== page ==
The Young Conductor VI - gaining experience
Date: February 20, 2014
In an earlier post I mentioned getting experience as a conductor. This is one of the big challenges for a young conductor and I’m a believer in making your own opportunities.
The first and best option for most young conductors (even undergraduates) is to find a position as church choir conductor (I've known other students who took on the children's or youth choir at a church as well). My own first position was in a small Lutheran church near Green Lake in Seattle when I was 20 years old. It was not a fantastic choir, but quite adequate, and I learned so much from my two years there. Everything that succeeded or failed was on me: I had to choose repertoire, coordinate with the pastor and organist, plan and run rehearsals, recruit singers, occasionally worked with the children, and had to have an anthem ready every Sunday. Of course, some things worked better than others (a nice way of saying that some rehearsals didn’t go well or I made poor repertoire choices—usually underestimating how difficult a particular anthem would be). But the experience was phenomenal, the learning curve was steep, and I improved rapidly. I also did a few extra concerts, some with friends of mine from the University helping out, including my first performance of a Bach cantata with instruments.
As for the church, they got someone who, while inexperienced, did have training and some skills, and was dedicated to doing the best job I could to help the choir make a significant contribution to the worship service. There will always be smaller churches who don't have a trained conductor and you can do a great service to those churches at the same time you gain experience.
Check with your college/university conductor and organ teacher as they will often get information about church openings. Look online, talk with older students who already have a church job. But do whatever you can to get your own choir. You’ll be able to put all those things you’ve been learning into actual practice. Even if (as I sometimes did) you have to occasionally sing the tenor part while conducting on Sunday morning, you’ll learn an amazing amount!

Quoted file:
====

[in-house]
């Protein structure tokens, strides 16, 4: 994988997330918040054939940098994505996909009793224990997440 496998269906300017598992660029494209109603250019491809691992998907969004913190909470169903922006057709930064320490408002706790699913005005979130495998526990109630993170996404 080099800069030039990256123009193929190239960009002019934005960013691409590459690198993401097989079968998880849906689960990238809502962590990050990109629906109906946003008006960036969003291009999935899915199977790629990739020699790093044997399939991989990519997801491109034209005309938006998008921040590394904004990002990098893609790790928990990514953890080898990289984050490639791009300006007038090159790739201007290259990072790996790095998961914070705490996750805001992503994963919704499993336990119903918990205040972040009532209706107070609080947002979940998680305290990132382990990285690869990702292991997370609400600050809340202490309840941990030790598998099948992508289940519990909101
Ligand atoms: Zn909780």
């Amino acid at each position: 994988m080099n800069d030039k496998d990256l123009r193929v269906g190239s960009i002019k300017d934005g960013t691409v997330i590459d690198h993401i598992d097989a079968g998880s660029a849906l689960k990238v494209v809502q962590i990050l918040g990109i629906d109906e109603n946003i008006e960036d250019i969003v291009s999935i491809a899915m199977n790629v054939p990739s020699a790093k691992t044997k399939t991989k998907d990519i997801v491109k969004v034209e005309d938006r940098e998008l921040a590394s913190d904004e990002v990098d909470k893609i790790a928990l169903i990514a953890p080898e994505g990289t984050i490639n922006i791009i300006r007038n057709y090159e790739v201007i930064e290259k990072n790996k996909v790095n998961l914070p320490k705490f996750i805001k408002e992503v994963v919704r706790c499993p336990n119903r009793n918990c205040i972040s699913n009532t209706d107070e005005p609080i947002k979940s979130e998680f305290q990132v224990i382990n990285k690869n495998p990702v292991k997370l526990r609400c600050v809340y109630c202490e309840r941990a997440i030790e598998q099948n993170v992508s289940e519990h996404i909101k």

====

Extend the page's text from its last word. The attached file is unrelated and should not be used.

As much as you learn in a conducting class, there’s nothing like have a choir where you’re totally responsible to become a better conductor!
After two years at the Lutheran Church, I got the position of choir director at the large Methodist Church next to the University of Washington. This was a bigger church, better music program (although the choir was aging), and the organ professor at the UW was the organist at the church (Rod Eichenberger was one of my predecessors in this job). I continued to learn, could occasionally hire some of my fellow instrumental students to do some works with a few instruments or a small string group, and this church became my “home” for the next 8 years, until I was 30. With an office and a decent choir room, I also used it as rehearsal space (and sometimes concert space) for the other groups I would start, taught voice lessons there, etc. It was a great place with wonderful people.
I mentioned teaching private voice. This was also something I began quite early (probably when I was 19 or 20). A local HS director hired music students as voice teachers for his young students and I spent time traveling up to his HS once a week after school and teaching beginning students (I can’t remember now how I made that connection, but likely through ACDA). This is a fabulous way to learn about working with the voice, dealing with common vocal problems, and learning how to get beginners to sing better. As always, if you have to teach something it forces you to learn much more about what you do, how you do it, and how to explain it to another. I did the same thing later with my own former HS conductor, teaching at a nearby private school who rented out space for several of us to teach after school (the HS wouldn’t allow non-employees of the district to teach on the property). I then began my own studio as well.
In the next post I’ll write about starting your own independent ensemble, something with which I have a fair amount of experience. But know that getting experience is how you turn your education into a set of skills that take you from a student to a real (and better) conductor.